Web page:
For all the good that public servants have achieved for the Australian community, few possess the STEM skills that everyone says the future needs. So
We recently moved our readers to a new system. You may need to reset your password here to login.
Not a member ? Join here for free.
Forgot your password?
Home People & Capability Harnessing experience to address bullying and improve performance
Text size :
Workplace bullying affects not just employees themselves, but the productivity of the whole organisation. Yet it can be difficult to stamp out.
It’s a wide-reaching phenomenon — in the Victorian public service, for example, around 20% of employees report having been bullied in the workplace, a rate that has remained largely unchanged in the past decade. One in four say they’ve witnessed bullying.
But some organisations do manage to make a significant difference, whether through direct intervention with problem individuals, training staff to recognise bad behaviour, or by creating a more open and trusting workplace culture.
A new report from the Victorian Public Sector Commission, Turning the tide on bullying and poor workplace cultures, aims to make it easier to tackle the problem by providing five case studies of public sector bodies that have managed to successfully turn around acrimonious work environments.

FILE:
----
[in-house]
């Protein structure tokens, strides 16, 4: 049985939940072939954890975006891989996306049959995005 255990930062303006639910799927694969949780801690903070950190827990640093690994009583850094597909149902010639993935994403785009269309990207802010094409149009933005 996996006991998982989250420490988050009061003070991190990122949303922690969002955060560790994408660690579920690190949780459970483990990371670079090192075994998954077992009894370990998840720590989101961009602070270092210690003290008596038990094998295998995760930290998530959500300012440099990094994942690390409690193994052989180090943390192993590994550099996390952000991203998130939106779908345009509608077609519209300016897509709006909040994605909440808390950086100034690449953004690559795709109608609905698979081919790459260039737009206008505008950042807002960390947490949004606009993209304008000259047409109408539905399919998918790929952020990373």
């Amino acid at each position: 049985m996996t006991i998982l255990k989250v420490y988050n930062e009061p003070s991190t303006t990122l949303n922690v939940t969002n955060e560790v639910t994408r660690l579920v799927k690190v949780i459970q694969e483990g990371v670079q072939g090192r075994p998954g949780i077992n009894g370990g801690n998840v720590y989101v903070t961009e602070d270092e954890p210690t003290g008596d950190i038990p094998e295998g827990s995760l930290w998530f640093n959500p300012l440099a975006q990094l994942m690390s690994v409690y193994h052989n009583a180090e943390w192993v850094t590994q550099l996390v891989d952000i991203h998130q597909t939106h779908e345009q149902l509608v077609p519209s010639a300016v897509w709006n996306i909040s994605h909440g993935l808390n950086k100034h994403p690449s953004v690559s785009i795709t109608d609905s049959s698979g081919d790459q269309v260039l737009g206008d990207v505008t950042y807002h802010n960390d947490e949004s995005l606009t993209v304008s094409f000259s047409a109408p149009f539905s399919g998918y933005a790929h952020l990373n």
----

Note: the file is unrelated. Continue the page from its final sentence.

“With bullying, it’s not hard to focus exclusively on the problem. The impacts can be dire for organisations and tragic for individuals, and our understanding of the issue is less than what it could be,” said Damian West, deputy commissioner of the VPSC.
“But it’s not enough. You need to know how you could make things better. This report is all about that.”
The five organisations profiled represent a range of public sector functions, sizes and locations. The case material is a mix of interviews with CEOs, human resource directors and employees.
Notably, the successful organisations didn’t solely focus on tackling the specific issue of bullying. Instead, leaders understood that bullying behaviours tend to stem from poor workplace cultures, and strategies to reduce bullying were integrated with strategies to improve culture more broadly.
Several other themes emerged from the case work:
“There’s no simple recipe here for organisations to follow, as every case will be different,” West said. “But you can make improvements, and the report provides are a series of ideas and solutions that may help organisations get on the path to recovery.”
The VPSC’s anti-bullying agenda was announced in April. The commission is rolling out a range of initiatives throughout the remainder of the year in three waves: setting the agenda, presenting options and channelling effort.
Tags : Victorian Public Sector Commission, bullying